• Your shell can complete file names and directory names for you with tab completion. When you have an incomplete name (for something that already exists), try pressing the tab key for autocomplete or a list of possible names.

  • You can copy-paste into the terminal. This is straightforward on Mac, but on Windows, right-click to copy and paste highlighted text.

  • If you want to run the same command used recently, press the up arrow key on your keyboard until you see the correct instruction. If you go too far, use the down key to go back. This saves typing time if you are doing repetitive instructions.

Terminal Test Run #

Let’s ensure that everything is working.

  1. First open up your terminal. Check that git is a recognized command by typing the following command:

    git --version
    

    The version number for git should be printed. If you see “git: command not found”, or similar, try opening a new terminal window, restarting your computer, or installing git again.

  2. Second, let’s check that javac and java are working. javac and java allow Command Line Compilation, or in other words, the ability to run Java programs directly from the command line. In practice, most developers run Java programs through an IDE like IntelliJ, so we won’t be using command line compilation this semester other than testing your setup.

    Start by running the following commands at your terminal.

    mkdir ~/temp
    cd ~/temp
    
    1. Then, open your operating system’s file explorer in this directory. You can do this from the command line:

      • Mac: open .
      • Windows: explorer .
      • Ubuntu: gnome-open .
    2. In this newly opened directory, create a file HelloWorld.java with these contents:

      public class HelloWorld {
          public static void main(String[] args) {
              System.out.println("Hello world!");
          }
      }
      

      Note that in addition to the file finder or explorer, you are able to create a file using the touch in the terminal; try creating the file using touch HelloWorld.java from the terminal! Then, open the file using your favorite text editor and copy-paste the code.

    3. In your terminal, enter ls (list the files/folders in this directory). You should see HelloWorld.java listed.

    4. Run javac HelloWorld.java. If this produces any output, then something may be wrong with your setup. Try opening a new terminal window or restarting your computer. If that still doesn’t work, see the Troubleshooting section under the directions for your operating system.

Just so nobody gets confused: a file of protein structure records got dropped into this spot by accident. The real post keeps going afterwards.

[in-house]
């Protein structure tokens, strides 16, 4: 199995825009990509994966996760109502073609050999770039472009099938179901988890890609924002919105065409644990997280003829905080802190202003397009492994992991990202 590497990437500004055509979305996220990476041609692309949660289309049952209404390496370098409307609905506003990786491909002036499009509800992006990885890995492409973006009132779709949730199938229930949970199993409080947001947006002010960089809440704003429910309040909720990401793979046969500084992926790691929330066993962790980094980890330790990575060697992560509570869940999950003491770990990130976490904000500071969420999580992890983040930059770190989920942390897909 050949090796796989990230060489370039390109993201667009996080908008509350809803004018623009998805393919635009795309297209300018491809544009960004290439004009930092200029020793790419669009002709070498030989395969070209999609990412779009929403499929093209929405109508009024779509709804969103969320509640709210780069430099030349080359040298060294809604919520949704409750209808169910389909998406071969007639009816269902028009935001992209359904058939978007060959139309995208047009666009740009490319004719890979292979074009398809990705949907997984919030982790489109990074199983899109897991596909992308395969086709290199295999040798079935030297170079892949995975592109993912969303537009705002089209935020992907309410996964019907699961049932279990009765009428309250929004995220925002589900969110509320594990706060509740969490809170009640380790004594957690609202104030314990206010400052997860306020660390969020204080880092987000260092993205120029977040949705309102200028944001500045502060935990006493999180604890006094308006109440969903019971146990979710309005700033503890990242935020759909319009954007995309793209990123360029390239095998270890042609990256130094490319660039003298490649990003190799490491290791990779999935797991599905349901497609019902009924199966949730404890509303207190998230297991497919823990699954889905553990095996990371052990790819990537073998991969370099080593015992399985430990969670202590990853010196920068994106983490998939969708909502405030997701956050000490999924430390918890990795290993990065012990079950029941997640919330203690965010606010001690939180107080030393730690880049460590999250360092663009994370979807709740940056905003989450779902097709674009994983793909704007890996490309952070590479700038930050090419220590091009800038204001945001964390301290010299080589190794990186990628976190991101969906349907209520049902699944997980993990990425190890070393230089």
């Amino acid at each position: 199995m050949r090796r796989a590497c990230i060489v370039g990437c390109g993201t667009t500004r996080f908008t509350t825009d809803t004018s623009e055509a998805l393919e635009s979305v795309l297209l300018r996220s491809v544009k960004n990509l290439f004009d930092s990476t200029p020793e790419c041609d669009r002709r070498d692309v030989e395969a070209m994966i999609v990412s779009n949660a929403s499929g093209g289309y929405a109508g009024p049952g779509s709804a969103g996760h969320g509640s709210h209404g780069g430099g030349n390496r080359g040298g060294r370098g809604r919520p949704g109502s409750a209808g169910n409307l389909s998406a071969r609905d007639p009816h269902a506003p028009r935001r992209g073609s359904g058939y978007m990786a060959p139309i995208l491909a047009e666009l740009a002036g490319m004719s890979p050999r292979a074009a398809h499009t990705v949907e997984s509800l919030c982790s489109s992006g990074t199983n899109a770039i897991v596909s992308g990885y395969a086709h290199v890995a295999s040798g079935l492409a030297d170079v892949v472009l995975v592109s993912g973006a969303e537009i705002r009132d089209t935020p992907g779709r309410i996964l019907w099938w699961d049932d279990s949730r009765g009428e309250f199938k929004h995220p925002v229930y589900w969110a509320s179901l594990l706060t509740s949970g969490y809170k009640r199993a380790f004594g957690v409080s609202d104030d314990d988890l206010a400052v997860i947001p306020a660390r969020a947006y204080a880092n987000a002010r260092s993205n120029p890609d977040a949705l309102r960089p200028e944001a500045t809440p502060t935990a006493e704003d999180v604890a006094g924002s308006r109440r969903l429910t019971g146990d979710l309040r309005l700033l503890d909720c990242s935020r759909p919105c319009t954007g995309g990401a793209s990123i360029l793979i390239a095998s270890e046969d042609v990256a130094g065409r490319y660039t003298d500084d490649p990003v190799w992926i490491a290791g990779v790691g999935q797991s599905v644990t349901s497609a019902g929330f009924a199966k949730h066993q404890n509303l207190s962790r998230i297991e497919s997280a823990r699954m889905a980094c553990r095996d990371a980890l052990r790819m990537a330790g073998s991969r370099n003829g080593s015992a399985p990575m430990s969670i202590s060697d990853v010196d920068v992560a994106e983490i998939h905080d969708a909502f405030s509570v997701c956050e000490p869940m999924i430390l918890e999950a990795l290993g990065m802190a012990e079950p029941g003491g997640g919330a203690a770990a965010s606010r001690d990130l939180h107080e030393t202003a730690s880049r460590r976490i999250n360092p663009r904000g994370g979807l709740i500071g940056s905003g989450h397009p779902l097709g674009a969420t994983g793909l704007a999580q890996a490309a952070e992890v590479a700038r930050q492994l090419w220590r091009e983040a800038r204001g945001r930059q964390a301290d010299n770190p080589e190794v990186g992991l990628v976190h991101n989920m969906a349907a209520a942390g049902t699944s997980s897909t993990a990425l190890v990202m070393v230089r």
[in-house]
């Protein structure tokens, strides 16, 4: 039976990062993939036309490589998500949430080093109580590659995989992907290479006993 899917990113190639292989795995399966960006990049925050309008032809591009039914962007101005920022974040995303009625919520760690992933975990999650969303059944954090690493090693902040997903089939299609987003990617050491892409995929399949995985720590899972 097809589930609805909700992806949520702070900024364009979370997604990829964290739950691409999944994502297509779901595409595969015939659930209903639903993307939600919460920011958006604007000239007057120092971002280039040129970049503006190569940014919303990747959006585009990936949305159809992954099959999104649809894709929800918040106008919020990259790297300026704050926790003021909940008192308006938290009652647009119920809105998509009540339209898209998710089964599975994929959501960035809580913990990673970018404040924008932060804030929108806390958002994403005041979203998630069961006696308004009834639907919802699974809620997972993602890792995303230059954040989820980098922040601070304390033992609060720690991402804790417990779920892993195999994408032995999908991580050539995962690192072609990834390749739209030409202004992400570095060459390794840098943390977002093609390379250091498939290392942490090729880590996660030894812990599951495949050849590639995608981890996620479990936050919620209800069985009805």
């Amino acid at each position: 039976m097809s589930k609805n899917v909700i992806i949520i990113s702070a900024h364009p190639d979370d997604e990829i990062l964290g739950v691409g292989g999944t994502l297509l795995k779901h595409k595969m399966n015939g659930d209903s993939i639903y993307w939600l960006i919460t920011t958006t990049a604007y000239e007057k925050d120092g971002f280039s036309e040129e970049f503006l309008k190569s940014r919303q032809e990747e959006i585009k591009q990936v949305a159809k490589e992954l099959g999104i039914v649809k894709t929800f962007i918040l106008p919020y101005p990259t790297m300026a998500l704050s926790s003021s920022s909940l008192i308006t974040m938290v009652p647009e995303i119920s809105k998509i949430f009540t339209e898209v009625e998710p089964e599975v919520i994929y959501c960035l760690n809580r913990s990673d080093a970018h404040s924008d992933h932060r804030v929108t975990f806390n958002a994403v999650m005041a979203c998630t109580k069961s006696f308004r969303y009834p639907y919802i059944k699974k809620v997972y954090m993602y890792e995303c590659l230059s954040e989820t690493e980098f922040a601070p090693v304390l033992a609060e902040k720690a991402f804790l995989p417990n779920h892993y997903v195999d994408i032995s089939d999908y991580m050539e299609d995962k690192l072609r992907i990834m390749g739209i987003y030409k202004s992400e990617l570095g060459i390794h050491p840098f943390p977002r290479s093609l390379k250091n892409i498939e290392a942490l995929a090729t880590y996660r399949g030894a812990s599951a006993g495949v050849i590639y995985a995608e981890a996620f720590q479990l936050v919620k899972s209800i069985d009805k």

5. Type ls, you should see both HelloWorld.java and a freshly created HelloWorld.class (the javac command created this file).

    6. Run java HelloWorld. It should print out “Hello world!” for you. If it didn’t, something is wrong with your setup!

    7. You’re done! You can also delete the “temp” folder and its contents as you please.

The screenshot below shows what we’re hoping for when we do the above steps. If you see something similar to this, your terminal setup is complete.

GitHub and Beacon #

Instead of bCourses, CS 61B uses an in-house system for centralizing your grades and student information called Beacon.

In this section, we’ll set up your Beacon account as well as your CS 61B GitHub repository (“repo”), which you will need to submit all coding assignments.

Account Setup #

  1. Create an account on GitHub. If you already have an account, you do not need to create a new one.
  2. Go to Beacon and follow the steps to complete your GitHub repository registration. You must be logged in to your Berkeley account to complete the Google Form syllabus quiz.
  3. After completing all of the steps, you should receive an email inviting you to collaborate on your course GitHub repository. Accept the email invitation to receive access to your course repository. This email will be sent to the email that you used to create your GitHub account, which may not necessarily be your Berkeley email.

Don’t follow the instructions that GitHub says you might want to do. We have our own set of instructions later in this lab.

Task: Follow the steps above to create your GitHub and Beacon accounts, and connect them.

Your Repository #

Your repository will have a name containing a number that is unique to you. For instance, if your repo is called “sp23-s1”, you’ll be able to visit your private repository at https://github.com/Berkeley-CS61B-Student/sp23-s1 (when logged into GitHub). Your student number is not “1”, so this link will not work for you. Replace “1” with your own number to see your repo on GitHub.

Additionally, the instructors, TAs, and tutors will be able to view your repository. This means you can (and should!) link to your code when asking private debugging questions in Ed or Gitbugs. No other students will be able to view your repository.

As a reminder, you may not post code from this course publicly, even after completing the course. Doing so is a violation of our course policies and you might be subject to disciplinary action.